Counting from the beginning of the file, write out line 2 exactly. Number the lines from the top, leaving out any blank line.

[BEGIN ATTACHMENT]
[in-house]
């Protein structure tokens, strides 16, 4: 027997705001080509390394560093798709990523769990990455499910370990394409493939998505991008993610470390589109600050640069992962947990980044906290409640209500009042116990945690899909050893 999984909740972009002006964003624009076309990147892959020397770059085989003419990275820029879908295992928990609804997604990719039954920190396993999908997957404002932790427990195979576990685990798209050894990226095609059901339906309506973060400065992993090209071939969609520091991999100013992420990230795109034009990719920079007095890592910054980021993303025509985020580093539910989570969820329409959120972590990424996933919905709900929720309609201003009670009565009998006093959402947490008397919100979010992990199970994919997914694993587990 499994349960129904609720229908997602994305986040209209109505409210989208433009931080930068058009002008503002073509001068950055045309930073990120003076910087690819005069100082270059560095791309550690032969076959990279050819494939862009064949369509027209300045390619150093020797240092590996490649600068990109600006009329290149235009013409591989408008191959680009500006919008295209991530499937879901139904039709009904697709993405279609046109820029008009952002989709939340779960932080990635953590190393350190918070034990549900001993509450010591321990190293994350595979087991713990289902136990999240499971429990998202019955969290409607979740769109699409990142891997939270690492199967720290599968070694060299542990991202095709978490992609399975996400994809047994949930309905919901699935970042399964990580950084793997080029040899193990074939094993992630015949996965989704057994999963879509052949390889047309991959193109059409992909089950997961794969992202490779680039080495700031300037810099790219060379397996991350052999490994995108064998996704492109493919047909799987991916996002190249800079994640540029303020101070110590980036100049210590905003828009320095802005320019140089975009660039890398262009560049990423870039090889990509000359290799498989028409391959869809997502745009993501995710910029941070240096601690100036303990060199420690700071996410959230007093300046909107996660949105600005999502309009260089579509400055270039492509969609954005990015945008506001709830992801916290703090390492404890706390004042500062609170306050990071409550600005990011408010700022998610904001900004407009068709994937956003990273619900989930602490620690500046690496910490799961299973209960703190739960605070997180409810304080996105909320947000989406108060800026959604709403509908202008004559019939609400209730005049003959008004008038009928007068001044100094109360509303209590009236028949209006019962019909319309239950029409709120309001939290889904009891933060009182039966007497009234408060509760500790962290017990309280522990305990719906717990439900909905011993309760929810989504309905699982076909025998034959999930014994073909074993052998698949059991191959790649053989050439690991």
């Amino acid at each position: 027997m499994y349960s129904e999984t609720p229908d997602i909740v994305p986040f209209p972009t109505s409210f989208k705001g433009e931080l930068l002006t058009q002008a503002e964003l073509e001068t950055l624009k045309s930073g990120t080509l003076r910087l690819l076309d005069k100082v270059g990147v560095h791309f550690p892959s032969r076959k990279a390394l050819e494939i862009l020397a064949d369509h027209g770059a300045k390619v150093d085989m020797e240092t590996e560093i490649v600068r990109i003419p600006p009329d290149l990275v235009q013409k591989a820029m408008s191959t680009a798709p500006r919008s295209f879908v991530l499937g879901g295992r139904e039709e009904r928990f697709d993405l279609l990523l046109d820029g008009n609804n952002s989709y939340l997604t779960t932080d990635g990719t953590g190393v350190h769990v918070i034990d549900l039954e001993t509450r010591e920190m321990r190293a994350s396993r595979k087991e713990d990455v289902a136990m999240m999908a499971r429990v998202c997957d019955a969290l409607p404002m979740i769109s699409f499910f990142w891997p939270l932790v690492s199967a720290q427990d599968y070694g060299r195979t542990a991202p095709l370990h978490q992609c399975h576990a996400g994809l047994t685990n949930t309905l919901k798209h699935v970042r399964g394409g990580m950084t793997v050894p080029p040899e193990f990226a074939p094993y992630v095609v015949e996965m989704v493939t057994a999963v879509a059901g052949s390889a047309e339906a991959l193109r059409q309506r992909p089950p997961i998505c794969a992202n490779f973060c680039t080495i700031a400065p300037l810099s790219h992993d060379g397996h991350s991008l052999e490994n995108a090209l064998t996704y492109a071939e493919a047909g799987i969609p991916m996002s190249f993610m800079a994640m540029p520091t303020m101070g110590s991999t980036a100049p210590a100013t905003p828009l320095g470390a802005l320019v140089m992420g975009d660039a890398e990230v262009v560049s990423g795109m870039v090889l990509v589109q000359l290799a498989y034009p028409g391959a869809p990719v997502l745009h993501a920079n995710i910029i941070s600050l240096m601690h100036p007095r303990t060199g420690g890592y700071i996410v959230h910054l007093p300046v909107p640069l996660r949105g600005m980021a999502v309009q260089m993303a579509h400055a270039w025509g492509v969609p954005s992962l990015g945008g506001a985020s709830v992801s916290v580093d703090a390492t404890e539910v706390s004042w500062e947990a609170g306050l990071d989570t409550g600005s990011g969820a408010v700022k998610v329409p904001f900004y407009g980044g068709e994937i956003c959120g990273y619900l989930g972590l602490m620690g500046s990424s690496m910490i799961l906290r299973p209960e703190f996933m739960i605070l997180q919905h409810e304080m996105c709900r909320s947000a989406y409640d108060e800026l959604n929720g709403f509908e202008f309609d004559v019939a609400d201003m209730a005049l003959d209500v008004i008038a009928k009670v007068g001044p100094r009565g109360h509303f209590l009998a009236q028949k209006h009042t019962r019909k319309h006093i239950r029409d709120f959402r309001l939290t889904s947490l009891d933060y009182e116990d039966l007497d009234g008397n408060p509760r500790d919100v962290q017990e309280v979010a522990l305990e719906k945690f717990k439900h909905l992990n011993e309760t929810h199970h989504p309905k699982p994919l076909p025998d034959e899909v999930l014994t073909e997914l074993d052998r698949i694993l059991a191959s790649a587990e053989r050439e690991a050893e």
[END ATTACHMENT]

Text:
């Protein structure tokens, strides 16, 4: 027997705001080509390394560093798709990523769990990455499910370990394409493939998505991008993610470390589109600050640069992962947990980044906290409640209500009042116990945690899909050893 999984909740972009002006964003624009076309990147892959020397770059085989003419990275820029879908295992928990609804997604990719039954920190396993999908997957404002932790427990195979576990685990798209050894990226095609059901339906309506973060400065992993090209071939969609520091991999100013992420990230795109034009990719920079007095890592910054980021993303025509985020580093539910989570969820329409959120972590990424996933919905709900929720309609201003009670009565009998006093959402947490008397919100979010992990199970994919997914694993587990 499994349960129904609720229908997602994305986040209209109505409210989208433009931080930068058009002008503002073509001068950055045309930073990120003076910087690819005069100082270059560095791309550690032969076959990279050819494939862009064949369509027209300045390619150093020797240092590996490649600068990109600006009329290149235009013409591989408008191959680009500006919008295209991530499937879901139904039709009904697709993405279609046109820029008009952002989709939340779960932080990635953590190393350190918070034990549900001993509450010591321990190293994350595979087991713990289902136990999240499971429990998202019955969290409607979740769109699409990142891997939270690492199967720290599968070694060299542990991202095709978490992609399975996400994809047994949930309905919901699935970042399964990580950084793997080029040899193990074939094993992630015949996965989704057994999963879509052949390889047309991959193109059409992909089950997961794969992202490779680039080495700031300037810099790219060379397996991350052999490994995108064998996704492109493919047909799987991916996002190249800079994640540029303020101070110590980036100049210590905003828009320095802005320019140089975009660039890398262009560049990423870039090889990509000359290799498989028409391959869809997502745009993501995710910029941070240096601690100036303990060199420690700071996410959230007093300046909107996660949105600005999502309009260089579509400055270039492509969609954005990015945008506001709830992801916290703090390492404890706390004042500062609170306050990071409550600005990011408010700022998610904001900004407009068709994937956003990273619900989930602490620690500046690496910490799961299973209960703190739960605070997180409810304080996105909320947000989406108060800026959604709403509908202008004559019939609400209730005049003959008004008038009928007068001044100094109360509303209590009236028949209006019962019909319309239950029409709120309001939290889904009891933060009182039966007497009234408060509760500790962290017990309280522990305990719906717990439900909905011993309760929810989504309905699982076909025998034959999930014994073909074993052998698949059991191959790649053989050439690991």